Hard Brexit: this type of deal would result in a clean breakup where Britain would stand free of any EU regulations.
Negotiations also included framing of a Political Declaration, spelling out a framework of future relations.
Further, a Supreme Court ruling made it compulsory for the Parliament to have a say on any Brexit deal. Thus, despite reaching an agreement with the EU leaders on the terms of the withdrawal deal in 2018, Theresa May failed to get her ‘compromised in-out’ deal the required parliament support, THRICE, with overwhelming oppositions.
The exit date was further pushed to October 31, 2019, giving the UK another six months to formulate a withdrawal deal. However, Theresa May’s attempt to secure parliament support lay in vain and she stepped down as Prime Minister in June, 2019.
Former PM Theresa May
Why Theresa May’s withdrawal deal stood opposed?
The proposed withdrawal deal highlighted key points such as the divorce bill, citizen’s rights and arrangements for the Irish border.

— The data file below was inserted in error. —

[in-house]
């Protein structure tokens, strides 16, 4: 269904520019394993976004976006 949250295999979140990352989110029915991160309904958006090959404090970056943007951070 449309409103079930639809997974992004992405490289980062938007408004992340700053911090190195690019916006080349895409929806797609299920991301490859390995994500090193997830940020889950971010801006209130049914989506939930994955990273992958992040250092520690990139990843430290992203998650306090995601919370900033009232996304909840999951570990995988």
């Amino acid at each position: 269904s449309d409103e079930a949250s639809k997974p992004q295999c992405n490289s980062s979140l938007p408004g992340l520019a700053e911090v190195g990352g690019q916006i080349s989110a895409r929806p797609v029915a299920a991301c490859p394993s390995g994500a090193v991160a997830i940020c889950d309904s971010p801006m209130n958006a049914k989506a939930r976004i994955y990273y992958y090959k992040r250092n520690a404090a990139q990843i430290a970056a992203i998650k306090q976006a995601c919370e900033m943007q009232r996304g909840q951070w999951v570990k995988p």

It allegedly failed to give back the UK, control of its own affairs from the EU. The arrangements for the Irish border popularly referred to as the ‘Irish Backstop,’ stood as proof for the same.
What is the Backstop?
Ireland is partitioned into two parts -
Northern Ireland: part of the UK.
Southern Ireland: Irish Free State called the Republic of Ireland
Division of Ireland
Owing to Brexit, the border shared by the two sides would now become a frontier between the UK (Northern Ireland) and the EU (Republic of Ireland).
In order to prevent a physical border (guard posts and checks), Theresa May’s withdrawal deal suggested a ‘backstop.’